India Knowledge at Wharton: Obviously, the private sector is important to the success of any enterprise anywhere. I don’t know if you seen the World Bank report on doing business that said that the number of processes you need to start a business takes about 30 days in India while it’s about 6 days in the US. What would be the one thing that you want to do to spur innovation and growth?
Pilot: I do think that it does take longer to establish businesses in India. There are other hindrances like … the infrastructure and the efficiency of power and road networks, but I can assure that the government is fully aware of that fact and we are working quite aggressively [toward] ensuring that we are able to [provide] the airports, sports and railway networks and the highway network, as well as reforming our processes so that people don’t face the kind of troubles that you had mentioned. It’s an ongoing process. I think we’ve had some success but I think more needs to be done. We are very well aware of it, but we do have to work with multiple agencies. There is the central government, the federal government [and] then you have the state governments [and] then you have the local body governments. There has to be compliance of everybody but we are making sure that our bureaucracy and administration gets leaner and more efficient.
India Knowledge at Wharton: You said in a recent interview that if India were more wired then the country would have fewer problems. Can you elaborate on that point?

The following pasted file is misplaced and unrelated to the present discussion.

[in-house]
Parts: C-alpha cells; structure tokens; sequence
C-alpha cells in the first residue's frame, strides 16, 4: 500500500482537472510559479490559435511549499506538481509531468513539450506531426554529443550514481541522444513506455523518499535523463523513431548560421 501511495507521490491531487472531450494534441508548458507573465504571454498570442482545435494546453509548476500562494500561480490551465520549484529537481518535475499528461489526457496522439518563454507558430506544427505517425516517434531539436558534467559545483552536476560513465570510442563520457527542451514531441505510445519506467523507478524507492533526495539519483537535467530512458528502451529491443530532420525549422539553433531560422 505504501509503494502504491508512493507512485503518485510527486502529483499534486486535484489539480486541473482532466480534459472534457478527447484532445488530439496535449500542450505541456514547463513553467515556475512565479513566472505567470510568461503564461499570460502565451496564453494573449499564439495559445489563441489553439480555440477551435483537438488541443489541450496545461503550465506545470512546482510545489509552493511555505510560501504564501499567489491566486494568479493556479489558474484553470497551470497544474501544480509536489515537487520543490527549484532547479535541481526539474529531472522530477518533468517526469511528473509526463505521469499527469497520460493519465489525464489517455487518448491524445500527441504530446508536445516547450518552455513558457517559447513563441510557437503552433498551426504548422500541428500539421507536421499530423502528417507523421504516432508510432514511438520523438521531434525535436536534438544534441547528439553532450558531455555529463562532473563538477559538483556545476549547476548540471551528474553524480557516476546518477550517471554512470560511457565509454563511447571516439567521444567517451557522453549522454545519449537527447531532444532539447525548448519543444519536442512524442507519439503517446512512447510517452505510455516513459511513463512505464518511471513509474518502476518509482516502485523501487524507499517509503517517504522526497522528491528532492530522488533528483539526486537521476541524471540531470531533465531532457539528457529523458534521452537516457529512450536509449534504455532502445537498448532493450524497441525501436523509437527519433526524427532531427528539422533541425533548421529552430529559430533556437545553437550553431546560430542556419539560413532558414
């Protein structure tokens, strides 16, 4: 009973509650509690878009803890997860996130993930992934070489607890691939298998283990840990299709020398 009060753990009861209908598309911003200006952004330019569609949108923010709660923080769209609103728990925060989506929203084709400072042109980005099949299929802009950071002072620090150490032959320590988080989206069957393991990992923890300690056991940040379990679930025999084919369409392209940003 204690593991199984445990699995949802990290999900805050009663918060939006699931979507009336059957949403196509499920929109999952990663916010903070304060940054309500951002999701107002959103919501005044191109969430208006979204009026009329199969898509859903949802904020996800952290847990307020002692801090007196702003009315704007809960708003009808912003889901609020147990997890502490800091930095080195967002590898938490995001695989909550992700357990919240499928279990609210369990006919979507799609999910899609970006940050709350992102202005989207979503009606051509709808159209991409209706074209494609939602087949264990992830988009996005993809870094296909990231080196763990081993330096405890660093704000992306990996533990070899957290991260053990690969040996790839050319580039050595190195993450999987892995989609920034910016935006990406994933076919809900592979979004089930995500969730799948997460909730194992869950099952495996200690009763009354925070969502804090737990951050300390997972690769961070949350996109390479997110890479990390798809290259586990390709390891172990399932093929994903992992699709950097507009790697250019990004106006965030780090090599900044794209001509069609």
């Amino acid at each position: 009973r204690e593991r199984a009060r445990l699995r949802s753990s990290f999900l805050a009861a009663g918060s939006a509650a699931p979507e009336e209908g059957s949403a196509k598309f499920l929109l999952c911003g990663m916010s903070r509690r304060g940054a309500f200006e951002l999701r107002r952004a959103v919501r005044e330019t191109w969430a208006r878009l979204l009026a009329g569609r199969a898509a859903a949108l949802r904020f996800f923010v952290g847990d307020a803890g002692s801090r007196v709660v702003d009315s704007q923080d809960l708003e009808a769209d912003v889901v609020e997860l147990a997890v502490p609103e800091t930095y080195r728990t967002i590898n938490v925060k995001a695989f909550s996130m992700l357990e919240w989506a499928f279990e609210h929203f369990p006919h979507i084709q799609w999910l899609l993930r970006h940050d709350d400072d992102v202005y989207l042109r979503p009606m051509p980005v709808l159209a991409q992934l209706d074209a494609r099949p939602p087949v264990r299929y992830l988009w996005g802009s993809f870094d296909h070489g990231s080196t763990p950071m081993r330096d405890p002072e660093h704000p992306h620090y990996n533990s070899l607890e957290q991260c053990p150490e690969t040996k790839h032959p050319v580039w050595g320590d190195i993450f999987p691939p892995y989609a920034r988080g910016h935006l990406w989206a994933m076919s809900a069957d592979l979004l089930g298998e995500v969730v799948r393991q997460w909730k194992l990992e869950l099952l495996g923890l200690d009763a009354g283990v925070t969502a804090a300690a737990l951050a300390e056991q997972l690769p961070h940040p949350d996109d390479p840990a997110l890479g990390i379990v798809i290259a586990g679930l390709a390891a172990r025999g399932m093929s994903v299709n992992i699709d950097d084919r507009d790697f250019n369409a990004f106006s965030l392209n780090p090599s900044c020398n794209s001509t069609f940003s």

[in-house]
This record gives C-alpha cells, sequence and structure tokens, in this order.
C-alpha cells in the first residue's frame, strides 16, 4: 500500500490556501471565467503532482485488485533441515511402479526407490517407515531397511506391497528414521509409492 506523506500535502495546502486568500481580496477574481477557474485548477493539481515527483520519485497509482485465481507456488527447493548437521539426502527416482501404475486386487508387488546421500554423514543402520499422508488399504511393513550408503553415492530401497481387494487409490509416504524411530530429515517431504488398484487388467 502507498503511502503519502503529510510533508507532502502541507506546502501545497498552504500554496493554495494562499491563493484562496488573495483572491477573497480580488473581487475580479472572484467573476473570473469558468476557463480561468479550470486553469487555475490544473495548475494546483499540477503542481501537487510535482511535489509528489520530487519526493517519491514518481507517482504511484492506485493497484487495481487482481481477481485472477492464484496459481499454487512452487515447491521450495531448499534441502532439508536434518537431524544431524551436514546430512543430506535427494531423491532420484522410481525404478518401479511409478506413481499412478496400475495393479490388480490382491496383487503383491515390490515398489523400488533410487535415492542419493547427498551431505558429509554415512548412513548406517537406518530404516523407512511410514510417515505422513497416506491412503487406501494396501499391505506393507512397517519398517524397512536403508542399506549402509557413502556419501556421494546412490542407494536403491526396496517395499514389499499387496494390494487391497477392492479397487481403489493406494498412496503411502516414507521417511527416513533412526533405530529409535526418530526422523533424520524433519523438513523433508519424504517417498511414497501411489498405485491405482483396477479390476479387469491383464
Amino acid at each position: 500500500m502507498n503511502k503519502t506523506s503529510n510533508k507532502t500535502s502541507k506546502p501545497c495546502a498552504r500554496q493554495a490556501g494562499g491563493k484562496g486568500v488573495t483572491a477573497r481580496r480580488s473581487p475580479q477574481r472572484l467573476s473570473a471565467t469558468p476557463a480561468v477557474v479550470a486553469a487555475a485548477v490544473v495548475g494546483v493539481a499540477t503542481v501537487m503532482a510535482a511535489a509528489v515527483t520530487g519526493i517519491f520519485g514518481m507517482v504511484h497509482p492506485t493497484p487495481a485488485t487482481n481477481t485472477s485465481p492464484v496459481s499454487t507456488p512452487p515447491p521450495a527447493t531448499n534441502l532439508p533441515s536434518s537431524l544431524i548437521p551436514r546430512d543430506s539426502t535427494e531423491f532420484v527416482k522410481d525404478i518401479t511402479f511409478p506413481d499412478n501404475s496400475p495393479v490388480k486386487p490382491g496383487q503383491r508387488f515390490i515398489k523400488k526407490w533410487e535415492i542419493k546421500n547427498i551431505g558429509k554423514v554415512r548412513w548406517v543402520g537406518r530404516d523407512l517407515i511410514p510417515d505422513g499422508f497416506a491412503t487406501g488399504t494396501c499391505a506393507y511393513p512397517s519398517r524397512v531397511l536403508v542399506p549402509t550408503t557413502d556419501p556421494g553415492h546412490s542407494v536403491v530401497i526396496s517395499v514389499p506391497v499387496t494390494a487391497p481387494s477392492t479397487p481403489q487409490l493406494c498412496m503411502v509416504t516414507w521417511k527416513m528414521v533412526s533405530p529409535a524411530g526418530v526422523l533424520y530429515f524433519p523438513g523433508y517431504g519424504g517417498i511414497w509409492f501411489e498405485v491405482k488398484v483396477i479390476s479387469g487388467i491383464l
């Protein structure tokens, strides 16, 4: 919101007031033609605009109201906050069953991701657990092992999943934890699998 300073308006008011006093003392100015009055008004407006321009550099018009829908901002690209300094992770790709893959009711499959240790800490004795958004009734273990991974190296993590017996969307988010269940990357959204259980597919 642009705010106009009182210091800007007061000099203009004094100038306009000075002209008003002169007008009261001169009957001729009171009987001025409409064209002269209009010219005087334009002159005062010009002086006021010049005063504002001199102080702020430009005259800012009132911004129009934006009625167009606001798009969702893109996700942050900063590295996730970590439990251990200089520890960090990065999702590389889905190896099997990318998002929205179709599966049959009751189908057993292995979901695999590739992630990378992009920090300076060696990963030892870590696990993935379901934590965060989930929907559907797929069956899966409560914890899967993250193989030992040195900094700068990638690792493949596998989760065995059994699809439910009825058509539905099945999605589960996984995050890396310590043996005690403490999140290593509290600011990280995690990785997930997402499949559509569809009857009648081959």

Pilot: I think a lot of the issues that people have in rural India have more to do with getting certifications or getting paperwork done or running from pillar to post to get a document that really belongs to them. That leads to a lot of corruption at the lower levels and a lot of delays. People in India have many ethnicities, many languages, many cultural differences, different geographies and different climates, but if you’re able to get everybody to participate in the IT sector and really use the digital mode to communicate, and to meet and interact with each other, I think some of these differences will recede. A more connected India, a more educated India, a more exposed India and an India that’s more aware of the [digital] services that are being made available … will certainly change the way governance happens. … It’s very, very important that we partner with private entrepreneurs, with Non-governmental organizations, with civil society. It has to be a collaborative effort. I think no single government can claim to deliver all the services. So we have to partner with people who are also equal stakeholders.